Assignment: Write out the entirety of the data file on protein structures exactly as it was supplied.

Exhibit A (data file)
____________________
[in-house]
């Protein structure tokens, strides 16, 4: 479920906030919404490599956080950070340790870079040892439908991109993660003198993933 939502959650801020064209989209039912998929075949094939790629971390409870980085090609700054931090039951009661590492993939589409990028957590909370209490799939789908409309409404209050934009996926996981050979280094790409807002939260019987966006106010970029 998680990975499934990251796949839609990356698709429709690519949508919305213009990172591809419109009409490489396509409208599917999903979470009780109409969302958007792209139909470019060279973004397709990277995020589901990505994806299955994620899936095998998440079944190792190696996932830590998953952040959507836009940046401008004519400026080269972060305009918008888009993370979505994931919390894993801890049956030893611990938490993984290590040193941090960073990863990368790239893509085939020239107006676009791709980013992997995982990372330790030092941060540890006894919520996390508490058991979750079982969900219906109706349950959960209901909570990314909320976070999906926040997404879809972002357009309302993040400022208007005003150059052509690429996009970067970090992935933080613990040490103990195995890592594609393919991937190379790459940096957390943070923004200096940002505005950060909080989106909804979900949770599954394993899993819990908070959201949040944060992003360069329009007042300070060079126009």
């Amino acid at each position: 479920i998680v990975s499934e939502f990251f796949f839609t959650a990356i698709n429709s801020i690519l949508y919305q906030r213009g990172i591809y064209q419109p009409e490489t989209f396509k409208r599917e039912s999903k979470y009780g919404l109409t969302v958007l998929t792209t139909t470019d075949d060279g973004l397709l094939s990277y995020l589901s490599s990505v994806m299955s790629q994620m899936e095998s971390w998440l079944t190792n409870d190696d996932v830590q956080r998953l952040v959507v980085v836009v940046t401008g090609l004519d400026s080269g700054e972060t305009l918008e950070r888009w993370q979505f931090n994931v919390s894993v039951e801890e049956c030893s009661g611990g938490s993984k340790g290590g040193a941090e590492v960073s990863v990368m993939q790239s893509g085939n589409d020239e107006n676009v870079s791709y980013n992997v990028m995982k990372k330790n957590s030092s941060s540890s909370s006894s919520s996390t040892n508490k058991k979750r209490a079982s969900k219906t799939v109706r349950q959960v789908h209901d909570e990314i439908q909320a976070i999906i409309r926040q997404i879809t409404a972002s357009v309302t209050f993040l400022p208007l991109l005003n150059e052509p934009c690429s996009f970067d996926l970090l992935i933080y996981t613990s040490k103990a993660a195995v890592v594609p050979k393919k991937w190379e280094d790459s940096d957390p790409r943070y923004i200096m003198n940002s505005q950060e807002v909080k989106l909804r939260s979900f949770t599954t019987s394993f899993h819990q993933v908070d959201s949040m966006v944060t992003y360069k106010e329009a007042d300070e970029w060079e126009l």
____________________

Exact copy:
[in-house]
């Protein structure tokens, strides 16, 4: 479920906030919404490599956080950070340790870079040892439908991109993660003198993933 939502959650801020064209989209039912998929075949094939790629971390409870980085090609700054931090039951009661590492993939589409990028957590909370209490799939789908409309409404209050934009996926996981050979280094790409807002939260019987966006106010970029 998680990975499934990251796949839609990356698709429709690519949508919305213009990172591809419109009409490489396509409208599917999903979470009780109409969302958007792209139909470019060279973004397709990277995020589901990505994806299955994620899936095998998440079944190792190696996932830590998953952040959507836009940046401008004519400026080269972060305009918008888009993370979505994931919390894993801890049956030893611990938490993984290590040193941090960073990863990368790239893509085939020239107006676009791709980013992997995982990372330790030092941060540890006894919520996390508490058991979750079982969900219906109706349950959960209901909570990314909320976070999906926040997404879809972002357009309302993040400022208007005003150059052509690429996009970067970090992935933080613990040490103990195995890592594609393919991937190379790459940096957390943070923004200096940002505005950060909080989106909804979900949770599954394993899993819990908070959201949040944060992003360069329009007042300070060079126009």
């Amino acid at each position: 479920i998680v990975s499934e939502f990251f796949f839609t959650a990356i698709n429709s801020i690519l949508y919305q906030r213009g990172i591809y064209q419109p009409e490489t989209f396509k409208r599917e039912s999903k979470y009780g919404l109409t969302v958007l998929t792209t139909t470019d075949d060279g973004l397709l094939s990277y995020l589901s490599s990505v994806m299955s790629q994620m899936e095998s971390w998440l079944t190792n409870d190696d996932v830590q956080r998953l952040v959507v980085v836009v940046t401008g090609l004519d400026s080269g700054e972060t305009l918008e950070r888009w993370q979505f931090n994931v919390s894993v039951e801890e049956c030893s009661g611990g938490s993984k340790g290590g040193a941090e590492v960073s990863v990368m993939q790239s893509g085939n589409d020239e107006n676009v870079s791709y980013n992997v990028m995982k990372k330790n957590s030092s941060s540890s909370s006894s919520s996390t040892n508490k058991k979750r209490a079982s969900k219906t799939v109706r349950q959960v789908h209901d909570e990314i439908q909320a976070i999906i409309r926040q997404i879809t409404a972002s357009v309302t209050f993040l400022p208007l991109l005003n150059e052509p934009c690429s996009f970067d996926l970090l992935i933080y996981t613990s040490k103990a993660a195995v890592v594609p050979k393919k991937w190379e280094d790459s940096d957390p790409r943070y923004i200096m003198n940002s505005q950060e807002v909080k989106l909804r939260s979900f949770t599954t019987s394993f899993h819990q993933v908070d959201s949040m966006v944060t992003y360069k106010e329009a007042d300070e970029w060079e126009l």